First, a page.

Pursuit of perfection never fades

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By DAN IMHOFF

Put that old-school leather-grip racket in John McEnroe’s left hand.

Or throw a Scrabble board in front of him.

Either way, there is one factor that remains constant for the former American great.

If there is competition involved, this is one man still hell-bent on winning.

The stakes are not what they once were for the player who dominated a season as no other has done since.

His finest was 1984; the most statistically dominant year a man has compiled in the Open era.

He won 13 titles, including two of the three Grand Slam finals contested that season. He finished the year with an 82-3 record for a winning percentage of 96.5 per cent.

Now the subject of a film, John McEnroe: In the Realm of Perfection focuses not on his many triumphs that year, but instead on his greatest on-court heartbreak.

Released earlier this month, the documentary is based on the 1984 French Open final, the lone match the American lost in the majors that year, to his great rival Ivan Lendl.

“It's a little bit tough for me to watch that film because that was one of the matches I lost, was the worst loss of my career,” McEnroe said from New Haven this week, where he was taking part in the Invesco Series QQQ legend’s matches.

“From what I've read, I mean, I read the New York Times every day, it was on the reviewed Thursday in the front page of the Arts section. I was like, ‘Wow. These people have come a long way from where it started. That was my greatest year’.

“There's a tremendous amount of great moments, a couple of heartbreakers. The fact that they put something to music, sort of made this dramatic movie about in essence my movements and my attitude and my, I guess, personality I'm going to take as a sign of respect.”

Few former greats his age – he’s six months shy of his 60th birthday – remain as spritely or as competitive on a tennis court, even if it is hit-and-giggle tennis, for the most part.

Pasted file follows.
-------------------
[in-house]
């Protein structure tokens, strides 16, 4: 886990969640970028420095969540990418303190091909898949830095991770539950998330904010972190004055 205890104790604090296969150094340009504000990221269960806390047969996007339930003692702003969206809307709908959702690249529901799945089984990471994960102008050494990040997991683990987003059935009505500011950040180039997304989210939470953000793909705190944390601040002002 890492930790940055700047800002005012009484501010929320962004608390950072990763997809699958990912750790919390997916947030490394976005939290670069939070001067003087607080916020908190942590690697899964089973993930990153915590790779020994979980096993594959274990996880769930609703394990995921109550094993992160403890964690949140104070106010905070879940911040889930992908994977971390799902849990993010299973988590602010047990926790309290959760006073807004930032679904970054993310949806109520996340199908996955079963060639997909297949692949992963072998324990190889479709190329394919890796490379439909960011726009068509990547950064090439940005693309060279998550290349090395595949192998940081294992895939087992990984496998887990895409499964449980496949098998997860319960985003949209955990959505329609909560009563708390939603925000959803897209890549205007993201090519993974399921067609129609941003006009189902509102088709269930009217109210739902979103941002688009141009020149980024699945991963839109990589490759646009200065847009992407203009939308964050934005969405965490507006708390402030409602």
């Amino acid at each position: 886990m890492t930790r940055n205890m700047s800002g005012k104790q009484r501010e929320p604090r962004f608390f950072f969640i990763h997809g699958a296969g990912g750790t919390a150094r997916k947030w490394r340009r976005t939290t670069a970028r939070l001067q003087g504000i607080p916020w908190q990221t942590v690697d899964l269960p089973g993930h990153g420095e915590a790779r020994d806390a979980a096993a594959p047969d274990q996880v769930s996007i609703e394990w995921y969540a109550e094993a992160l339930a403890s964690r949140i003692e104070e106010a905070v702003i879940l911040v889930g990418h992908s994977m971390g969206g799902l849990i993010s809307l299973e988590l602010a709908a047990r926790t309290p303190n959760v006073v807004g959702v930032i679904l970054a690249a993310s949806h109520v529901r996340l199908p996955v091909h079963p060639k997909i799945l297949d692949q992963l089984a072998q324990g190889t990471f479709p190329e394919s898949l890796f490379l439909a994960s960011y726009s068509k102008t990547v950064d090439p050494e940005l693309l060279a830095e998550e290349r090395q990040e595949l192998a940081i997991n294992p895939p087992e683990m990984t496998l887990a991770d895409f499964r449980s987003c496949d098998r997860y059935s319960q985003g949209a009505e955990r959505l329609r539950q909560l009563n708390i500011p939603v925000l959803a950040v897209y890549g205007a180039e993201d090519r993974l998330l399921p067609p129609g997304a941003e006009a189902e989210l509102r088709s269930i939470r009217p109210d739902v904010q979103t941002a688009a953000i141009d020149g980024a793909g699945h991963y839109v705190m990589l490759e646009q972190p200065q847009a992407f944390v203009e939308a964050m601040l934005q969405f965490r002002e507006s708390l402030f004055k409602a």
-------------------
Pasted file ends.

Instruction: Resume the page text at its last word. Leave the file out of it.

“He thinks, I think, that he can still be on tour,” Tommy Haas jibed.

“It is incredible how good he is,” James Blake added. “That's a testament to his hands. The hands are kind of the last thing to go… The hands for him were his biggest weapon, those are still there. It's pretty cool to see, playing with a different generation, different type of player.”

Truth is, McEnroe probably would still be out there on the men’s tour competing for Grand Slam spoils if his body allowed.

“I've been actually trying to wean myself in a way because I've had a great run,” he said. “I mean, who would have thought when I stopped playing when I was about to turn 34 I'd be playing on this champions or seniors tour the past 25 years? It's like an addiction probably.”

McEnroe beat another former American great Todd Martin, a player 11 years his junior, 6-3 to reach the final of the legend’s event in New Haven.

He would fall to former world No.4 Blake 6-4 in the final. It still hurt even it was a stretch to think he could take down a player only a year older than Roger Federer, a player who only hung up the racket five years ago.

Was it hard for a man as competitive as McEnroe to partake in hit-and-giggle exhibition tennis?

“This I can answer in one word: yes,” he said. “For me, when I get out on a tennis court, it's sort of like I turn into sort of a different person in a way. It's hard to sort of hit and giggle your way, me, through anything. I can't even do that in a practice session.” 

Who’s to tell McEnroe the stakes aren’t what they used to be?

 

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